I have a confession to make: I think I’m a DJ. Not because I stare intently at two turntables while propping a headphone in the crook of my neck, ignoring requests and maybe randomly firing off an air horn. No, I think I’m a DJ because I put great time and care into the song selections I make for the fitness classes I teach. I know I’m not alone; many coaches these days pore over their playlists, considering things like RPM and clients’ energy as it ebbs and flows. Some fitness companies train their coaches not just in how to do the class workout, but how to create its soundtrack. And record companies have taken notice—Universal Music Group not long ago partnered with Zumba to release remixes designed and inspired specifically by the dance-fitness class.
Some workout chains are going for the real thing, hiring professional DJs to spin during class. At-home cycling company Peloton frequently uses DJs for its video-based rides. Solidcore in Decatur tried it once, for a Megaformer Pilates bootcamp class. Buckhead-based Chaos Conditioning has hired a DJ to make its interval workouts feel more like a party. I’ve taught while DJ Dollae was on the decks at Vibe Ride indoor-cycling studio in Midtown. But very few show as strong a dedication to the power of DJ-curated and -spun music as F45.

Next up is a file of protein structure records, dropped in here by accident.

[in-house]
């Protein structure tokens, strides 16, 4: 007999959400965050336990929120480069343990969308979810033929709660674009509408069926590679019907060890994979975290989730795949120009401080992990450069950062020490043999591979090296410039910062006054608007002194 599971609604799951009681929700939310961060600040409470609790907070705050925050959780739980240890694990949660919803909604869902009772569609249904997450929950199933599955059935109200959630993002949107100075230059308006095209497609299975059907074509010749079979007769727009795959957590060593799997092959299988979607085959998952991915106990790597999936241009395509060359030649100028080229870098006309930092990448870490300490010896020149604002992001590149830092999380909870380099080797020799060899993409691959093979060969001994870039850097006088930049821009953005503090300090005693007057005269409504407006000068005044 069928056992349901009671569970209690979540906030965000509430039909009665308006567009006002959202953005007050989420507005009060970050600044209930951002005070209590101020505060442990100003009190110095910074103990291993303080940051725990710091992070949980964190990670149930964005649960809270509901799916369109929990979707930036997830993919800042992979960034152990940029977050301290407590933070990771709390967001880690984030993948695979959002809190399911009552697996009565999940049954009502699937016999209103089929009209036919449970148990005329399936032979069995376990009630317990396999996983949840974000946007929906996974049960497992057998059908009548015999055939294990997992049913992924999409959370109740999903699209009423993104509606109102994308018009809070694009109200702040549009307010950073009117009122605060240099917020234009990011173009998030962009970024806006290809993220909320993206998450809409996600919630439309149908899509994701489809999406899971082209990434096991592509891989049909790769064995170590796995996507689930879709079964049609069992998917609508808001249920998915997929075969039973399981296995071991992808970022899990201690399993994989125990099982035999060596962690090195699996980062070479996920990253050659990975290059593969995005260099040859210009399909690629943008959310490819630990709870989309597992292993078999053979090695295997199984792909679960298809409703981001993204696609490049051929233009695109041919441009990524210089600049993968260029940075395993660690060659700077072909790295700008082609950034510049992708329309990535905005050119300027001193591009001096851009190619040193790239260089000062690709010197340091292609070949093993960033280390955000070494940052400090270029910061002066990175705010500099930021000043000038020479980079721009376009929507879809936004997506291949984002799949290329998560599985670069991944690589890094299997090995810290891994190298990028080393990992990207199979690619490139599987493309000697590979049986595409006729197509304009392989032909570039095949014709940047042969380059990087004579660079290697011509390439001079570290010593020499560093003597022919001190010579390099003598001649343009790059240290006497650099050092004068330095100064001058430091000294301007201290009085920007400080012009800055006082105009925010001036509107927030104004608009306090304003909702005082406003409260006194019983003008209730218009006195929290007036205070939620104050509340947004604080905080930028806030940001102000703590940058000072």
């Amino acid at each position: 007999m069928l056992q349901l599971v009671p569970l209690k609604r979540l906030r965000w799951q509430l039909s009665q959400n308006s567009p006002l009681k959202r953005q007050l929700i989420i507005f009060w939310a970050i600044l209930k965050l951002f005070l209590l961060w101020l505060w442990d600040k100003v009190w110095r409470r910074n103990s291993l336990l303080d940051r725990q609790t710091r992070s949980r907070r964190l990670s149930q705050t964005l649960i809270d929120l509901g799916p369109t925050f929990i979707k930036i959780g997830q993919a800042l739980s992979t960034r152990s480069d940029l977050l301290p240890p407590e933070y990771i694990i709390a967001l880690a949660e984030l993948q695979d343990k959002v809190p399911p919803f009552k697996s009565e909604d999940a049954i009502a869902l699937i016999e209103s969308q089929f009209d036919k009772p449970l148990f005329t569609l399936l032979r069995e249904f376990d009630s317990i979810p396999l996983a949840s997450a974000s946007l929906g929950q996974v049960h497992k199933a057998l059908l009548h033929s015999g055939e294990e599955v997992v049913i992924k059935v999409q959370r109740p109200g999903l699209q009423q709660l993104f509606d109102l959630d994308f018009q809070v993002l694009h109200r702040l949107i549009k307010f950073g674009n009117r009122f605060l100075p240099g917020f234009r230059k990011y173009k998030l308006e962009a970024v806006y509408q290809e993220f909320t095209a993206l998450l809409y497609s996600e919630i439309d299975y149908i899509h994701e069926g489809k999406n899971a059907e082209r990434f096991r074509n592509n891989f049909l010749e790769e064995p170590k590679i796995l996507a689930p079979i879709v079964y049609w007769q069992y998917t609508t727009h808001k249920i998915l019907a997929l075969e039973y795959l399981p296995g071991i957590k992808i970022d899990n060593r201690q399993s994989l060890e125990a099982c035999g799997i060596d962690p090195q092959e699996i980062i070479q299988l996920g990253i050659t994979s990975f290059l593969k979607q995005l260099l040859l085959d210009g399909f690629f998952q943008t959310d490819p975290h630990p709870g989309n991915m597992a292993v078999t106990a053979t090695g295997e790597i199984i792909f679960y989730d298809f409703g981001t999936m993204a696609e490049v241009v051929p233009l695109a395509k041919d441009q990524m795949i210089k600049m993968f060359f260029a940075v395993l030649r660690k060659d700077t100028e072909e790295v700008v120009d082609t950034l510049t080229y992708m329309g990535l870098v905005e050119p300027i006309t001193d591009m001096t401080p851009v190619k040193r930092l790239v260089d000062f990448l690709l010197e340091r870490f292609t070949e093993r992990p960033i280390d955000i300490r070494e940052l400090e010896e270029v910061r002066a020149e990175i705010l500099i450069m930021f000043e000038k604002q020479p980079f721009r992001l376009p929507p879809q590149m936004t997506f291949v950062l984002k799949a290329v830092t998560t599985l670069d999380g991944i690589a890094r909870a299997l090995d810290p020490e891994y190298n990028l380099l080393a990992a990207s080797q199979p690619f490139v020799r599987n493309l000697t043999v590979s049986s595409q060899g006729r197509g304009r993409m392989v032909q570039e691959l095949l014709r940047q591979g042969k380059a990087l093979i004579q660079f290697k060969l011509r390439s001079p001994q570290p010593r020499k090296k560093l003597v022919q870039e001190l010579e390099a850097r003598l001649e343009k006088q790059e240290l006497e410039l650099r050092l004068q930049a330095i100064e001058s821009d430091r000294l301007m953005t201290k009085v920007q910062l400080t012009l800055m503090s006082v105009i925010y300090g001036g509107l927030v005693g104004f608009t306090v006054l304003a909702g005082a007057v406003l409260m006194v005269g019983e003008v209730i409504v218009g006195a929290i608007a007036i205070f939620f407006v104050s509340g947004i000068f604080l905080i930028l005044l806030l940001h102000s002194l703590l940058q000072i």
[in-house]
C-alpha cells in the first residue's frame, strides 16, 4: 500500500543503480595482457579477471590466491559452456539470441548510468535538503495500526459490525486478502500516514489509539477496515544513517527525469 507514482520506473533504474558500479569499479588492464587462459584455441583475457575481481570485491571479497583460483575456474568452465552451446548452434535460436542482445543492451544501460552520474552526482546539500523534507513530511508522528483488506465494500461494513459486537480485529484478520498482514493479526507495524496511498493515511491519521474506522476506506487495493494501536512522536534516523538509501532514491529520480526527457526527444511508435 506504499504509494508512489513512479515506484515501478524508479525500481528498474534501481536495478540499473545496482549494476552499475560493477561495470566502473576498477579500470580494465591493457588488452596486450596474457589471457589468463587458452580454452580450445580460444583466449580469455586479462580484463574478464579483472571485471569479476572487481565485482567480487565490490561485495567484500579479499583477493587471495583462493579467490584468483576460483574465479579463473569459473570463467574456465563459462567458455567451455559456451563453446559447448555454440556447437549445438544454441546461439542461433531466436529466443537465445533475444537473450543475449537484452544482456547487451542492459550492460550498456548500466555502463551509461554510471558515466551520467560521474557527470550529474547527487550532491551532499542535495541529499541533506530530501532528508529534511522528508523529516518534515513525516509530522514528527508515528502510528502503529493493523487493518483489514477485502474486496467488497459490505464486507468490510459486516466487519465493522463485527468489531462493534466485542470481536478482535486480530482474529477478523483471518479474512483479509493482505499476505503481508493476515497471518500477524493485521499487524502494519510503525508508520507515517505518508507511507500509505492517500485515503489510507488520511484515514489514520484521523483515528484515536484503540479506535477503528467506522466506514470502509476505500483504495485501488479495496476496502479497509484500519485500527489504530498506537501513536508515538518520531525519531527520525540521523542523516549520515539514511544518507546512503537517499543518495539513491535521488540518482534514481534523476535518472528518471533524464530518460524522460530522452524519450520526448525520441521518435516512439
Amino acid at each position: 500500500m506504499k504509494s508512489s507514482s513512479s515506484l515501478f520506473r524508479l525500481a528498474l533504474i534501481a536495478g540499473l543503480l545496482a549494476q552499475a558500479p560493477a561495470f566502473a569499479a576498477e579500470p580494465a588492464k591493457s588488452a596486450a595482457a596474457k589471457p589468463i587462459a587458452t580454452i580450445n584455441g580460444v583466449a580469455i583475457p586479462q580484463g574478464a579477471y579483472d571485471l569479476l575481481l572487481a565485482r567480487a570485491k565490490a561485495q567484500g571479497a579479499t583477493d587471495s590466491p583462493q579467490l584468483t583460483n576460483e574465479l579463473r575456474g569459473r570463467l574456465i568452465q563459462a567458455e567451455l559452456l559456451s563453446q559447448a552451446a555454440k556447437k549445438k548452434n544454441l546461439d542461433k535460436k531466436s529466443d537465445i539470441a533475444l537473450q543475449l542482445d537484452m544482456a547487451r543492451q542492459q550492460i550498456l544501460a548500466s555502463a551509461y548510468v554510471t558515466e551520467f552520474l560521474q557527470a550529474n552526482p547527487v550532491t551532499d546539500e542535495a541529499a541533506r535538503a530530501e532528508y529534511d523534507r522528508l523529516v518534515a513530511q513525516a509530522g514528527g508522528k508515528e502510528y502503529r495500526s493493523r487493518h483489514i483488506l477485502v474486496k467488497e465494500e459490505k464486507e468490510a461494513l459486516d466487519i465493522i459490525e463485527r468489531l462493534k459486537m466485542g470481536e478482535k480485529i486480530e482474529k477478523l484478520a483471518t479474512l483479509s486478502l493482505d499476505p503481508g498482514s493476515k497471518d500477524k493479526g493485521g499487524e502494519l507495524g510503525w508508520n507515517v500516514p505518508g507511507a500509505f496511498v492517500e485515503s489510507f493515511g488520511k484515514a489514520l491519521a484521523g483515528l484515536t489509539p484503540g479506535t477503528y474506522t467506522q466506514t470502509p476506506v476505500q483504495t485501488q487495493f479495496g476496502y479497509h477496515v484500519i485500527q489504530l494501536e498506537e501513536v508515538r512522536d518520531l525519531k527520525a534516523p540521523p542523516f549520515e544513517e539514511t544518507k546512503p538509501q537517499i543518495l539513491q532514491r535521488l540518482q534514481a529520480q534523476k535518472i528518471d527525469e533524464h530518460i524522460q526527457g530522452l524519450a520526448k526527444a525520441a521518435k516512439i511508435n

With Mark Wahlberg as an investor, the national chain—with locations in Alpharetta, Buckhead, Decatur, Sandy Springs, and Smyrna—focuses on functional, full-body, high-intensity interval training. There are 36 different workouts. Each falls into one of three categories: cardio on Monday, Wednesday, and Friday; resistance on Tuesday, Thursday, and Sunday; and a hybrid class on Saturday. The workouts are said to burn up to 750 calories in 45 minutes.
It’s during the 60-minute Saturday class that F45 brings out the DJ. Spinning everything from trap to hip-hop and pop, DJs like Grace Lamour—who has served as resident DJ at places like the W Hotel and Aloft Hotel—amp up the energy in the room, even during an early-morning session.
“The human brain and nervous system are hard-wired to distinguish music from noise and to respond to rhythm and repetition, tones and tunes,” according to Harvard University research. “A varied group of studies suggests that music may enhance human health and performance.”
I can’t say that I burn twice as many calories when a live DJ is in the room. But I can say that I smile twice as much—and, as a “DJ” myself, I appreciate the boost that music gives my energy and my workout.